HomeLocal NewsZim resumes diamond sales

Zim resumes diamond sales


ZIMBABWE has resumed diamond sales and hopes to build a sustainable market following the merger of diamond companies which operated in Chiadzwa under a State-owned company called Zimbabwe Consolidated Diamond Company (ZCDC), a wholly-owned State company.


The new diamond giant has acquired a new plant worth $100 million for the processing of conglomerate, which will be commissioned in the last quarter of the year by President Emmerson Mnangagwa.

Mines minister Winston Chitando made these disclosures while addressing a Press conference yesterday to “ensure transparency and accountability in mining revenue, including diamond”.

Government has, in the past, been blamed for keeping the nation in the dark pertaining alluvial diamond mining activities and resisting stakeholder calls to accede to the Extractive Industries Transparency Initiative (EITI), a framework which holds countries to account for revenue collection and expenditure.

“The recent ZCDC Diamond Sales Tender 3 conducted from August 28 to September 12, 2018 has been concluded, where 423 066,43 carats were put on sale,” Chitando said.

“The government is pleased to announce that the submitted bid value totalled $28,3 million, and ZCDC and MMCZ [Minerals Marketing Corporation of Zimbabwe] are currently invoicing the successful bidders for payment. The bid average price was about $67 per carat.”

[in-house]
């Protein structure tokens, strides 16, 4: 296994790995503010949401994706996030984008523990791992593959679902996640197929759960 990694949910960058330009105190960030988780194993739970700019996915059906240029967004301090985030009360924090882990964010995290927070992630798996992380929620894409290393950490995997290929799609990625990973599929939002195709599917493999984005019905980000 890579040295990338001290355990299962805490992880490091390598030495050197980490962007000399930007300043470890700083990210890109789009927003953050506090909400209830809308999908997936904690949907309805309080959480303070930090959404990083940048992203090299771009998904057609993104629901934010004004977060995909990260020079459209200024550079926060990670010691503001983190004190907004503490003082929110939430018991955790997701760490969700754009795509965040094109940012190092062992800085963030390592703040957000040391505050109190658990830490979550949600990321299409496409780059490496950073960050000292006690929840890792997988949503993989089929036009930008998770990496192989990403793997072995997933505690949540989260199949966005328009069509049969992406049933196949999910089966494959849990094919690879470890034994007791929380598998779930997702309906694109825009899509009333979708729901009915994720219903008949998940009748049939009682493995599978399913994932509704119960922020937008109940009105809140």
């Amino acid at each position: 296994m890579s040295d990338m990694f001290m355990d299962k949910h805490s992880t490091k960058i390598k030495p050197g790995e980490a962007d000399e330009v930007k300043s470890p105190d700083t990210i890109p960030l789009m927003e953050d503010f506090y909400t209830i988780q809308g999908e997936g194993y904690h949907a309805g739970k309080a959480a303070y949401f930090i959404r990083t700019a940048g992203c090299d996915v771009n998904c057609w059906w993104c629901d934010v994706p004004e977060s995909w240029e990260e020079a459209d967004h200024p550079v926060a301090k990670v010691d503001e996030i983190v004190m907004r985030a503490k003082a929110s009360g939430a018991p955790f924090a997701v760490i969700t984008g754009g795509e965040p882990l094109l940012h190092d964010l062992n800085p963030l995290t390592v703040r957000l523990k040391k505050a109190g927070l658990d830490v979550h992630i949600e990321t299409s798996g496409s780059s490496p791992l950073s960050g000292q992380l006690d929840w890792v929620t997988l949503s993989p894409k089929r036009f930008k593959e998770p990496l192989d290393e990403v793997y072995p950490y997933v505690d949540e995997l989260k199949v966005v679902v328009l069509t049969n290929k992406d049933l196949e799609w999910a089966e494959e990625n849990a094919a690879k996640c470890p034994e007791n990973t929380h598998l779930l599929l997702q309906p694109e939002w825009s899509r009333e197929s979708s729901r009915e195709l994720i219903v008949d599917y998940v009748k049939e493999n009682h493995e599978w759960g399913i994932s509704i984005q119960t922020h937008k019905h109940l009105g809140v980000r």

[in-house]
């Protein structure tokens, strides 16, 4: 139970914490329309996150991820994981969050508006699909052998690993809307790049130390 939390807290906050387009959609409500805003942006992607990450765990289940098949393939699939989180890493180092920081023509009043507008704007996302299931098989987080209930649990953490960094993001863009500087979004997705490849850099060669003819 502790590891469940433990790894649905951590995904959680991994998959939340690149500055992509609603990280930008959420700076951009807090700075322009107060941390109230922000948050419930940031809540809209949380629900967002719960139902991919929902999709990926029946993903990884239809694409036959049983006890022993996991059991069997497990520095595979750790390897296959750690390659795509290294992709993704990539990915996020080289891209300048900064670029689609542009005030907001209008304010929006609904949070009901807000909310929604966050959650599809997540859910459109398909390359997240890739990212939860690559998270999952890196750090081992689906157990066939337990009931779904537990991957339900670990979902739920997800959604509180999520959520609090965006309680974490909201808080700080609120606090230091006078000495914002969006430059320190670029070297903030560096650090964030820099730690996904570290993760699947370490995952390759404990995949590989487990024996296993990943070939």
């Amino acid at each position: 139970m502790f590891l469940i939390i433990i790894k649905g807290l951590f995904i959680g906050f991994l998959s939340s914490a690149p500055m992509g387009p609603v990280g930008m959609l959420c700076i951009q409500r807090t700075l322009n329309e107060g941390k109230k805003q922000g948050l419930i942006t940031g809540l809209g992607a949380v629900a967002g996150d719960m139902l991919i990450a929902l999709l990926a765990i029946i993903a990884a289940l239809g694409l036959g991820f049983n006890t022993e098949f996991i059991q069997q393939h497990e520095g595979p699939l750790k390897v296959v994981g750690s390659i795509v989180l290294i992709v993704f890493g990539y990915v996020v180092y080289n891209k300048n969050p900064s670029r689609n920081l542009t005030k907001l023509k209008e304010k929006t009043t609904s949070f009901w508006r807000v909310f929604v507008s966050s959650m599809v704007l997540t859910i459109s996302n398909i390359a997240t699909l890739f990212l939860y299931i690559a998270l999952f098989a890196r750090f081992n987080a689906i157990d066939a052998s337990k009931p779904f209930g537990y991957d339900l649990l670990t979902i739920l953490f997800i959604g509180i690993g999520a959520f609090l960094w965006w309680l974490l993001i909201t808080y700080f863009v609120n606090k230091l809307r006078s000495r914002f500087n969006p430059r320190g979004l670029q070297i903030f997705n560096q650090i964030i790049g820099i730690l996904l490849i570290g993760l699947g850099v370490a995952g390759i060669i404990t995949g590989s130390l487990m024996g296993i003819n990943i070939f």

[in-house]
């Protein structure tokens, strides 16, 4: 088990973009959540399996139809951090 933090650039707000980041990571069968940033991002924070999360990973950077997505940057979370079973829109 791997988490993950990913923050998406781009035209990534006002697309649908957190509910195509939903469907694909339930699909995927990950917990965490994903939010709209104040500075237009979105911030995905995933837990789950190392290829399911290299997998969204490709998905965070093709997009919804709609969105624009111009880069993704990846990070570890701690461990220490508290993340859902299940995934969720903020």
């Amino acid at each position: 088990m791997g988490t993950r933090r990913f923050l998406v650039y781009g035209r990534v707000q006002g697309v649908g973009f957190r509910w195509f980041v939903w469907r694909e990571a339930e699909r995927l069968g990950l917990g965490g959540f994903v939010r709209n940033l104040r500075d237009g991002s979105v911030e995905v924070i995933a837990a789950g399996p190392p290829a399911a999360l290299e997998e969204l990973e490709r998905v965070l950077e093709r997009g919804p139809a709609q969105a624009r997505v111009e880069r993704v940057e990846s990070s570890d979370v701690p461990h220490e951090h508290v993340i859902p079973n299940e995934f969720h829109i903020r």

The buyers who participated in the auction were from the United Arab Emirates, India, Israel, Belgium, Canada, Hong Kong, Namibia and South Africa.

Chitando said ZCDC would be conducting two more tenders between October and December this year.

“The recently concluded sale comes after ZCDC had temporarily exited the market in February 2018 to allow for the development and implantation of an effective diamond value management framework and establishment of a robust marketing and sales strategy,” he said.

ZCDC, through MMCZ, plans to explore selling opportunities in Antwerp, Dubai and Shanghai.

Following the depletion of surface alluvial deposits in Chiadzwa, the company has shifted to conglomerate mining, a low-grade deposit relative to eluvium, which requires a different processing plant.

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